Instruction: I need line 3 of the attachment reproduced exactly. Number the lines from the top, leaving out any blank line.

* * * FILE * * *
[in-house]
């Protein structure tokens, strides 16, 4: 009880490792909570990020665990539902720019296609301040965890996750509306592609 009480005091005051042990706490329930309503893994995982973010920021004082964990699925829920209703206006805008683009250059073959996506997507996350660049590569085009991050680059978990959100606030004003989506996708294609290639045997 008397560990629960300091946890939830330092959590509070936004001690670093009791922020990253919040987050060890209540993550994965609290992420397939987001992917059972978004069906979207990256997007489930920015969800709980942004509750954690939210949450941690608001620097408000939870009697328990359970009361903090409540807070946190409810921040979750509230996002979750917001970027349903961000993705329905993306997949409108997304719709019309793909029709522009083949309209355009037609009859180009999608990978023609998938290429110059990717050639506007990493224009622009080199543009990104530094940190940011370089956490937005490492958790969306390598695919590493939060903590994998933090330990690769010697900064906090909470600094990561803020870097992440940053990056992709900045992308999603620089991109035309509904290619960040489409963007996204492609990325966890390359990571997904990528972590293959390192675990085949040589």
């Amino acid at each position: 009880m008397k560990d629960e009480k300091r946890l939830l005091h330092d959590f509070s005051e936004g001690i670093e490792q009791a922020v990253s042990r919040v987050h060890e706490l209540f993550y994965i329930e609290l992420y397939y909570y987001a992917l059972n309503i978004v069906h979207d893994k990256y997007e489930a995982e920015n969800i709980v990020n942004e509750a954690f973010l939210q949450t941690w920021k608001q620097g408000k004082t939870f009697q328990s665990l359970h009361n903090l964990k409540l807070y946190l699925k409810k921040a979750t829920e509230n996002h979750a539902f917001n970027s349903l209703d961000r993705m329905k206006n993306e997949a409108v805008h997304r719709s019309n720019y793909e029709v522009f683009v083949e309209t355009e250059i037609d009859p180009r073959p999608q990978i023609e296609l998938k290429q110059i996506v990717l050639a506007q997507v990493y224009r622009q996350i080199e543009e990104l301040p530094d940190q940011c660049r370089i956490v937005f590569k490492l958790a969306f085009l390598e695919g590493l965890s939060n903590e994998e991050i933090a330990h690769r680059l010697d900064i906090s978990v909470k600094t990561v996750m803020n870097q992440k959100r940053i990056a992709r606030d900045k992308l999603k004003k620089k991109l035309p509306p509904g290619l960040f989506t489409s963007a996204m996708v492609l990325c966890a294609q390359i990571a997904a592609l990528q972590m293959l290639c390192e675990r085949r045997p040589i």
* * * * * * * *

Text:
């Amino acid at each position: 009880m008397k560990d629960e009480k300091r946890l939830l005091h330092d959590f509070s005051e936004g001690i670093e490792q009791a922020v990253s042990r919040v987050h060890e706490l209540f993550y994965i329930e609290l992420y397939y909570y987001a992917l059972n309503i978004v069906h979207d893994k990256y997007e489930a995982e920015n969800i709980v990020n942004e509750a954690f973010l939210q949450t941690w920021k608001q620097g408000k004082t939870f009697q328990s665990l359970h009361n903090l964990k409540l807070y946190l699925k409810k921040a979750t829920e509230n996002h979750a539902f917001n970027s349903l209703d961000r993705m329905k206006n993306e997949a409108v805008h997304r719709s019309n720019y793909e029709v522009f683009v083949e309209t355009e250059i037609d009859p180009r073959p999608q990978i023609e296609l998938k290429q110059i996506v990717l050639a506007q997507v990493y224009r622009q996350i080199e543009e990104l301040p530094d940190q940011c660049r370089i956490v937005f590569k490492l958790a969306f085009l390598e695919g590493l965890s939060n903590e994998e991050i933090a330990h690769r680059l010697d900064i906090s978990v909470k600094t990561v996750m803020n870097q992440k959100r940053i990056a992709r606030d900045k992308l999603k004003k620089k991109l035309p509306p509904g290619l960040f989506t489409s963007a996204m996708v492609l990325c966890a294609q390359i990571a997904a592609l990528q972590m293959l290639c390192e675990r085949r045997p040589i």